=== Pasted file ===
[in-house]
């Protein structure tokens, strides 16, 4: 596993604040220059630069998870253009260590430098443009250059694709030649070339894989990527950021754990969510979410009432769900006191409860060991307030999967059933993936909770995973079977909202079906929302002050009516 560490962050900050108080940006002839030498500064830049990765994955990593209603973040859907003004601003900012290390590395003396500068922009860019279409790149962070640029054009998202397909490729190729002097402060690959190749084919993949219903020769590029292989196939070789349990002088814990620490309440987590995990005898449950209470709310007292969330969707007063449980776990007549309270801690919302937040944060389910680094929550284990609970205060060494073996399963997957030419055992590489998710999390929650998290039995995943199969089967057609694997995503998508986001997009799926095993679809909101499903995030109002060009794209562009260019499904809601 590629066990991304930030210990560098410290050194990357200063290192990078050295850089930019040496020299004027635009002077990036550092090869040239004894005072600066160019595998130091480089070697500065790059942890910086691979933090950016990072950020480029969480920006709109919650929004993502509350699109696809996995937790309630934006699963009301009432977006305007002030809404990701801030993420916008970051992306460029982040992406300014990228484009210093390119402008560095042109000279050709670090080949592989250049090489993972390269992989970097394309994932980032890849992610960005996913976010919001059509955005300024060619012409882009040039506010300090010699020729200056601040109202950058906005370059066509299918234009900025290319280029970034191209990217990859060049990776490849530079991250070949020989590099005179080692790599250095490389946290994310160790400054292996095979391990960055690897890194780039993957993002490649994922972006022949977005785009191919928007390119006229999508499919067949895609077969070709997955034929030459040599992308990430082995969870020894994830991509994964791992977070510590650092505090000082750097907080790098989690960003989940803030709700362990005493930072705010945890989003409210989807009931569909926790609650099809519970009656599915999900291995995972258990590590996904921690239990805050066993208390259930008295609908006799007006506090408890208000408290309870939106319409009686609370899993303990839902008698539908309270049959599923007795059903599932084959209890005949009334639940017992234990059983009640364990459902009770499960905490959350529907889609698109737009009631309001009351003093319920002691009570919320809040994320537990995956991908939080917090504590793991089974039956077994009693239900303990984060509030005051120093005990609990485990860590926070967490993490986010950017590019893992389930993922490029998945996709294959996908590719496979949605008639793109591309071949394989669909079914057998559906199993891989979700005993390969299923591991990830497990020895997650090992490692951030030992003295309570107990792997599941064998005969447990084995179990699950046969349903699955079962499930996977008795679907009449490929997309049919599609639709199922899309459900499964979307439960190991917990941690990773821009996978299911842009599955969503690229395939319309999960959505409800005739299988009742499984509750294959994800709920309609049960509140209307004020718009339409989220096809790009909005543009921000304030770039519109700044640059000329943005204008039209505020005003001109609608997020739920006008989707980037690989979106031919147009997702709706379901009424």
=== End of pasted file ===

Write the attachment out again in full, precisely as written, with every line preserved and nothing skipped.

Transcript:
[in-house]
């Protein structure tokens, strides 16, 4: 596993604040220059630069998870253009260590430098443009250059694709030649070339894989990527950021754990969510979410009432769900006191409860060991307030999967059933993936909770995973079977909202079906929302002050009516 560490962050900050108080940006002839030498500064830049990765994955990593209603973040859907003004601003900012290390590395003396500068922009860019279409790149962070640029054009998202397909490729190729002097402060690959190749084919993949219903020769590029292989196939070789349990002088814990620490309440987590995990005898449950209470709310007292969330969707007063449980776990007549309270801690919302937040944060389910680094929550284990609970205060060494073996399963997957030419055992590489998710999390929650998290039995995943199969089967057609694997995503998508986001997009799926095993679809909101499903995030109002060009794209562009260019499904809601 590629066990991304930030210990560098410290050194990357200063290192990078050295850089930019040496020299004027635009002077990036550092090869040239004894005072600066160019595998130091480089070697500065790059942890910086691979933090950016990072950020480029969480920006709109919650929004993502509350699109696809996995937790309630934006699963009301009432977006305007002030809404990701801030993420916008970051992306460029982040992406300014990228484009210093390119402008560095042109000279050709670090080949592989250049090489993972390269992989970097394309994932980032890849992610960005996913976010919001059509955005300024060619012409882009040039506010300090010699020729200056601040109202950058906005370059066509299918234009900025290319280029970034191209990217990859060049990776490849530079991250070949020989590099005179080692790599250095490389946290994310160790400054292996095979391990960055690897890194780039993957993002490649994922972006022949977005785009191919928007390119006229999508499919067949895609077969070709997955034929030459040599992308990430082995969870020894994830991509994964791992977070510590650092505090000082750097907080790098989690960003989940803030709700362990005493930072705010945890989003409210989807009931569909926790609650099809519970009656599915999900291995995972258990590590996904921690239990805050066993208390259930008295609908006799007006506090408890208000408290309870939106319409009686609370899993303990839902008698539908309270049959599923007795059903599932084959209890005949009334639940017992234990059983009640364990459902009770499960905490959350529907889609698109737009009631309001009351003093319920002691009570919320809040994320537990995956991908939080917090504590793991089974039956077994009693239900303990984060509030005051120093005990609990485990860590926070967490993490986010950017590019893992389930993922490029998945996709294959996908590719496979949605008639793109591309071949394989669909079914057998559906199993891989979700005993390969299923591991990830497990020895997650090992490692951030030992003295309570107990792997599941064998005969447990084995179990699950046969349903699955079962499930996977008795679907009449490929997309049919599609639709199922899309459900499964979307439960190991917990941690990773821009996978299911842009599955969503690229395939319309999960959505409800005739299988009742499984509750294959994800709920309609049960509140209307004020718009339409989220096809790009909005543009921000304030770039519109700044640059000329943005204008039209505020005003001109609608997020739920006008989707980037690989979106031919147009997702709706379901009424």